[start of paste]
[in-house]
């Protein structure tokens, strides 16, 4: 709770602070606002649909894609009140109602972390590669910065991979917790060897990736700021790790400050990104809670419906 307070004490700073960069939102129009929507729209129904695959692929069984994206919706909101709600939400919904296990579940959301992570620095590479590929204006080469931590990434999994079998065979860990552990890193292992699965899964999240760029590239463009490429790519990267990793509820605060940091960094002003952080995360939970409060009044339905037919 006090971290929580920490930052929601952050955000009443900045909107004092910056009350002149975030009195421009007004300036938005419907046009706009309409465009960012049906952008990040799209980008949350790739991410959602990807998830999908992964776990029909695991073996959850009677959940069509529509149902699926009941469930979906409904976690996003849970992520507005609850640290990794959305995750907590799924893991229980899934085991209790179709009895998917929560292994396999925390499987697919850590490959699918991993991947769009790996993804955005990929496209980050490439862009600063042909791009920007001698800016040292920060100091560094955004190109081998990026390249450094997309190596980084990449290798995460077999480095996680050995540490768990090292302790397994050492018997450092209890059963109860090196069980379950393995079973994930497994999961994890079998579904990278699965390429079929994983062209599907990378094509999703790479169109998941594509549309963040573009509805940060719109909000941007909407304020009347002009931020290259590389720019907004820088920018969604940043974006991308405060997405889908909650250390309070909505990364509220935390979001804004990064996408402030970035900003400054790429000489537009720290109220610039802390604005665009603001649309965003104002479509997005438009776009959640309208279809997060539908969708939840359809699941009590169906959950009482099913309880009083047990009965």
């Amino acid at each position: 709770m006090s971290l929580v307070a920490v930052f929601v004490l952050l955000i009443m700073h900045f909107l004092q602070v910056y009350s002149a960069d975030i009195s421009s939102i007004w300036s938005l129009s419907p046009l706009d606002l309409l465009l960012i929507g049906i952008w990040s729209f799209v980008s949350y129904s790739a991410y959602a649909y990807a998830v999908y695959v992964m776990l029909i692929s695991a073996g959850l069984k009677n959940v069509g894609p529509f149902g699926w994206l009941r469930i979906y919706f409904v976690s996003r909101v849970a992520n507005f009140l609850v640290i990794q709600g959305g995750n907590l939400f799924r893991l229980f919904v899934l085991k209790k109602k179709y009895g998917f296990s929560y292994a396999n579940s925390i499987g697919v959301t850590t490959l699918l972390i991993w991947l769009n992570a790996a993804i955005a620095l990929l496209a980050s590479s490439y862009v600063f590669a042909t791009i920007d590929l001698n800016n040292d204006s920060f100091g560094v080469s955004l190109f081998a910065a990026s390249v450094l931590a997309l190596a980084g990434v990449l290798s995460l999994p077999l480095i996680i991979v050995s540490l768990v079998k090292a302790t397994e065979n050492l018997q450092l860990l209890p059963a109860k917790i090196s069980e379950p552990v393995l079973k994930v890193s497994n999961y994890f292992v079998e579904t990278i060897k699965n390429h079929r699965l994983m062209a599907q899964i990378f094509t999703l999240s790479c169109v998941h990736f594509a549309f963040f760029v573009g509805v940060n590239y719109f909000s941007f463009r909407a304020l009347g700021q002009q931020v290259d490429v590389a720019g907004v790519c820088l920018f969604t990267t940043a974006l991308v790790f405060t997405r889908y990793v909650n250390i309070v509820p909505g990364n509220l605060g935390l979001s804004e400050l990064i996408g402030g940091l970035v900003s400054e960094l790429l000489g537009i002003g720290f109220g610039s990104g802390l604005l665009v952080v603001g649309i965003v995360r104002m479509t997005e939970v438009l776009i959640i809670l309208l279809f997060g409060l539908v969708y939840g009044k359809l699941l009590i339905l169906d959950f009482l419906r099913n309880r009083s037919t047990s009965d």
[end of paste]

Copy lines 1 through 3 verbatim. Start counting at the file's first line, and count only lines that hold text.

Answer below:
[in-house]
């Protein structure tokens, strides 16, 4: 709770602070606002649909894609009140109602972390590669910065991979917790060897990736700021790790400050990104809670419906 307070004490700073960069939102129009929507729209129904695959692929069984994206919706909101709600939400919904296990579940959301992570620095590479590929204006080469931590990434999994079998065979860990552990890193292992699965899964999240760029590239463009490429790519990267990793509820605060940091960094002003952080995360939970409060009044339905037919 006090971290929580920490930052929601952050955000009443900045909107004092910056009350002149975030009195421009007004300036938005419907046009706009309409465009960012049906952008990040799209980008949350790739991410959602990807998830999908992964776990029909695991073996959850009677959940069509529509149902699926009941469930979906409904976690996003849970992520507005609850640290990794959305995750907590799924893991229980899934085991209790179709009895998917929560292994396999925390499987697919850590490959699918991993991947769009790996993804955005990929496209980050490439862009600063042909791009920007001698800016040292920060100091560094955004190109081998990026390249450094997309190596980084990449290798995460077999480095996680050995540490768990090292302790397994050492018997450092209890059963109860090196069980379950393995079973994930497994999961994890079998579904990278699965390429079929994983062209599907990378094509999703790479169109998941594509549309963040573009509805940060719109909000941007909407304020009347002009931020290259590389720019907004820088920018969604940043974006991308405060997405889908909650250390309070909505990364509220935390979001804004990064996408402030970035900003400054790429000489537009720290109220610039802390604005665009603001649309965003104002479509997005438009776009959640309208279809997060539908969708939840359809699941009590169906959950009482099913309880009083047990009965």
């Amino acid at each position: 709770m006090s971290l929580v307070a920490v930052f929601v004490l952050l955000i009443m700073h900045f909107l004092q602070v910056y009350s002149a960069d975030i009195s421009s939102i007004w300036s938005l129009s419907p046009l706009d606002l309409l465009l960012i929507g049906i952008w990040s729209f799209v980008s949350y129904s790739a991410y959602a649909y990807a998830v999908y695959v992964m776990l029909i692929s695991a073996g959850l069984k009677n959940v069509g894609p529509f149902g699926w994206l009941r469930i979906y919706f409904v976690s996003r909101v849970a992520n507005f009140l609850v640290i990794q709600g959305g995750n907590l939400f799924r893991l229980f919904v899934l085991k209790k109602k179709y009895g998917f296990s929560y292994a396999n579940s925390i499987g697919v959301t850590t490959l699918l972390i991993w991947l769009n992570a790996a993804i955005a620095l990929l496209a980050s590479s490439y862009v600063f590669a042909t791009i920007d590929l001698n800016n040292d204006s920060f100091g560094v080469s955004l190109f081998a910065a990026s390249v450094l931590a997309l190596a980084g990434v990449l290798s995460l999994p077999l480095i996680i991979v050995s540490l768990v079998k090292a302790t397994e065979n050492l018997q450092l860990l209890p059963a109860k917790i090196s069980e379950p552990v393995l079973k994930v890193s497994n999961y994890f292992v079998e579904t990278i060897k699965n390429h079929r699965l994983m062209a599907q899964i990378f094509t999703l999240s790479c169109v998941h990736f594509a549309f963040f760029v573009g509805v940060n590239y719109f909000s941007f463009r909407a304020l009347g700021q002009q931020v290259d490429v590389a720019g907004v790519c820088l920018f969604t990267t940043a974006l991308v790790f405060t997405r889908y990793v909650n250390i309070v509820p909505g990364n509220l605060g935390l979001s804004e400050l990064i996408g402030g940091l970035v900003s400054e960094l790429l000489g537009i002003g720290f109220g610039s990104g802390l604005l665009v952080v603001g649309i965003v995360r104002m479509t997005e939970v438009l776009i959640i809670l309208l279809f997060g409060l539908v969708y939840g009044k359809l699941l009590i339905l169906d959950f009482l419906r099913n309880r009083s037919t047990s009965d």